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Brais Méndez Scouting Report

by Charlie Tuley - May 24, 2021

| ctuley@umich.edu

Brais Méndez

  • Club: Celta Vigo
  • Nationality: Spain
  • Position(s): Right Wing, Attacking Midfielder
  • Squad Number: 23
  • Date of Birth (Age): January 7, 1997 (24)
  • Dominant Foot: Left
  • Height: 1.84m, 6ft 3in
  • Market Value (via Transfermarkt): €10.8M
  • Contract Expires: June 30, 2024

  • All video clips come from Wyscout.com


    *Note: Brais Méndez is 24 years old, and has already made 115 appearances in La Liga. He has already established himself on the top stage, and therefore isn’t the most “scoutable” player. Therefore, this report will not remark much on Méndez’s potential, but rather focus on his current strengths and weaknesses.

    Background

    From Mos, Galicia, Brais Méndez’s footballing career began very early with him joining Sárdoma’s youth squad at the age of four. From there, he would go to spend nine years with Santa Marina’s academy and three with Villarreal’s youth side before joining Celta’s youth setup in 2014. Méndez would play for Celta B for four seasons before receiving a call-up to the first team during the 2017/2018 season by then manager Juan Carlos Unzué.

    Since then, Méndez has gone on to make 123 appearances for the first team, scoring 15 goals and assisting 11 in his four seasons with Celta. He had a rocky 2019/2020 campaign under Oscar Garcia (not scoring a single goal in 16 total matches), who mostly utilized him as a substitute, but has since flourished under the management of Eduardo Coudet this past season.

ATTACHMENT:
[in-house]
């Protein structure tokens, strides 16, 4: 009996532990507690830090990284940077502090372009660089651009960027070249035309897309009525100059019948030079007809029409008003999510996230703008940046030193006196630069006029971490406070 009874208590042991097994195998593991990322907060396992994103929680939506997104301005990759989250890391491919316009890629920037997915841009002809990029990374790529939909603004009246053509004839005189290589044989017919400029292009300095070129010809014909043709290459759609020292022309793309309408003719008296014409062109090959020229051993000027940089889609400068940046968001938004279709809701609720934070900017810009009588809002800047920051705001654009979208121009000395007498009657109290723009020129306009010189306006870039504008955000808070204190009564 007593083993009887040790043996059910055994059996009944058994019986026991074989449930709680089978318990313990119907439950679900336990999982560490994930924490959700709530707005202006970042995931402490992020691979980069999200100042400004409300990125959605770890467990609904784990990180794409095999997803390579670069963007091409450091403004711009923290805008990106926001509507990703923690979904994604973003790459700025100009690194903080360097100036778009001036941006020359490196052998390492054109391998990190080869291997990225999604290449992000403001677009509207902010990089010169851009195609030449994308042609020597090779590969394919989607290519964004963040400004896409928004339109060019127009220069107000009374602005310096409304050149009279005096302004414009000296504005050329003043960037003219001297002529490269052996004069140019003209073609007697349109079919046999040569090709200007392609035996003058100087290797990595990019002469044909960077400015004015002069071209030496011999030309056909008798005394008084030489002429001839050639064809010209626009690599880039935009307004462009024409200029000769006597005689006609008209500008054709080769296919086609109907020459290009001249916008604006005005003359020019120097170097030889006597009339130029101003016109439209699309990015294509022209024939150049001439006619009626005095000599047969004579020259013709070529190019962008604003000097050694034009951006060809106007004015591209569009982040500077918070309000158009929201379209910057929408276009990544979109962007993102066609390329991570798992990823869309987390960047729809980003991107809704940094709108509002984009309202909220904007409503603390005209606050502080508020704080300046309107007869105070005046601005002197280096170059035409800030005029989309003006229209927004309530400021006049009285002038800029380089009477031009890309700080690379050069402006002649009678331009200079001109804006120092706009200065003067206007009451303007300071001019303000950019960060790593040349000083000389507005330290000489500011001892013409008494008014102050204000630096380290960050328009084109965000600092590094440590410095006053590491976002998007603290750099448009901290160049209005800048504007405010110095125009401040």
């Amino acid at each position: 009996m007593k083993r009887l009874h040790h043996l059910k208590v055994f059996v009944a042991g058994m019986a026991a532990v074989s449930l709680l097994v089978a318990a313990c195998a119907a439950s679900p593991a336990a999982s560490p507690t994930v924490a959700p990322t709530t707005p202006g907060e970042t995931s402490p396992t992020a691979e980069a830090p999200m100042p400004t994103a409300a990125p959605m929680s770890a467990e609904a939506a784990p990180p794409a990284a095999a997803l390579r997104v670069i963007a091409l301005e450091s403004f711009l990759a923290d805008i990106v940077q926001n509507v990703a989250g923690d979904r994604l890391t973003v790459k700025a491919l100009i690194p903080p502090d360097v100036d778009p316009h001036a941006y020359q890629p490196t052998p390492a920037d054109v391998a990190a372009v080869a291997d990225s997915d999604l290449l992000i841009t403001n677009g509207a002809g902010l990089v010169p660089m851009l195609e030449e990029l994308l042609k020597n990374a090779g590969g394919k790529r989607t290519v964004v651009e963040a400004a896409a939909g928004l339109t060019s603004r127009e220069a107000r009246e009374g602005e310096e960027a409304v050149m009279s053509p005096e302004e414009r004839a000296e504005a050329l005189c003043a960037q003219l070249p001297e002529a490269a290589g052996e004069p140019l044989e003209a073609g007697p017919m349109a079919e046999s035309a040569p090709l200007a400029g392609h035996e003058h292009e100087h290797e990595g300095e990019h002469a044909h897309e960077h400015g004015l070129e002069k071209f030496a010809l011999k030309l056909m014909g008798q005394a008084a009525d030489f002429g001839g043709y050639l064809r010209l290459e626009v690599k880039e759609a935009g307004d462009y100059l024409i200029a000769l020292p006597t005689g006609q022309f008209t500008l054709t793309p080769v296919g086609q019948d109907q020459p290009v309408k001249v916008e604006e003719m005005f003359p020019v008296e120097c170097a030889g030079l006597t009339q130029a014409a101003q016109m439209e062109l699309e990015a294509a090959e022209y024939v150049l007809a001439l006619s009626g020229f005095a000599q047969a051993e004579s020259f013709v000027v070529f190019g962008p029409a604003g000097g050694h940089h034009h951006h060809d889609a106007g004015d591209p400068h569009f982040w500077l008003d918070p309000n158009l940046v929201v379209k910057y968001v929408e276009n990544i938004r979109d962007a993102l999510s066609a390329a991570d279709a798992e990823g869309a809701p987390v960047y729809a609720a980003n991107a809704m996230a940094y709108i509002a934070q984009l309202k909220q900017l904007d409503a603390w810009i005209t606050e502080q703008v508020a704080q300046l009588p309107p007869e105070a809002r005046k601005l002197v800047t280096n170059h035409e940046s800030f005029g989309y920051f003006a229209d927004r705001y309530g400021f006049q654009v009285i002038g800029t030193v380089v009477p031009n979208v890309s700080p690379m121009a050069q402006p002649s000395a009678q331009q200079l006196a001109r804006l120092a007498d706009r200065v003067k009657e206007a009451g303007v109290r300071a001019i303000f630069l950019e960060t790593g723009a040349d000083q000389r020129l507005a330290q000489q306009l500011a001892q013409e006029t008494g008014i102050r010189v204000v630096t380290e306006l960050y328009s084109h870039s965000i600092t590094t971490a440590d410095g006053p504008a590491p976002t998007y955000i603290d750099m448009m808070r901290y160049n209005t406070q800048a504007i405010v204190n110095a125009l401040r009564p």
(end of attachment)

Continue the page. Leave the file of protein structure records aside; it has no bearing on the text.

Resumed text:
In terms of his presence with the Spanish National Team, Méndez hasn’t had much. He’s made a total of seven appearances with the Under-17’s, Under-18’s, and Under-21’s, and he has one cap for the first team, a friendly against Bosnia and Herzegovina where he scored the lone goal in a 1-0 win.

    Shooting

    Shooting is by far Brais’ most attractive trait. Méndez scored 9 goals during the 2020/21 La Liga campaign, ranking in the 94th percentile for wingers in the “Big Five” leagues for non-penalty goals. Even better, his 9 goals came from 7.5 expected goals (and his 8 non-penalty goals came from 6.7 non-penalty expected goals), meaning that he overperformed his xG by a margin of 1.5 (he scored 1.5 more goals than he statistically should have this season).





    As can be seen from the above graphic, Méndez’s shots come from just about anywhere (with a large emphasis on the right side of the penalty area). This is because Méndez has two distinct styles of shooting, the first being the cut-from-the-right-flank and hit a shot with his left foot, where the vast majority of the shots from outside of the penalty area have come from.

    Despite taking many shots from outside of the penalty area this season, Méndez didn’t register a goal from outside of the box. However, scoring is only a small aspect of shooting from distance, just the act of shooting has great ramifications on the flow of the game and how the opposition is forced to defend. For example, defenders can’t give Brais any space outside of the penalty area, forcing at least one of them to step out to close him down, which opens up space in the area that the defender left behind that Celta can exploit (or it gives Celta’s two strikers a more favorable matchup with their defensive counterparts).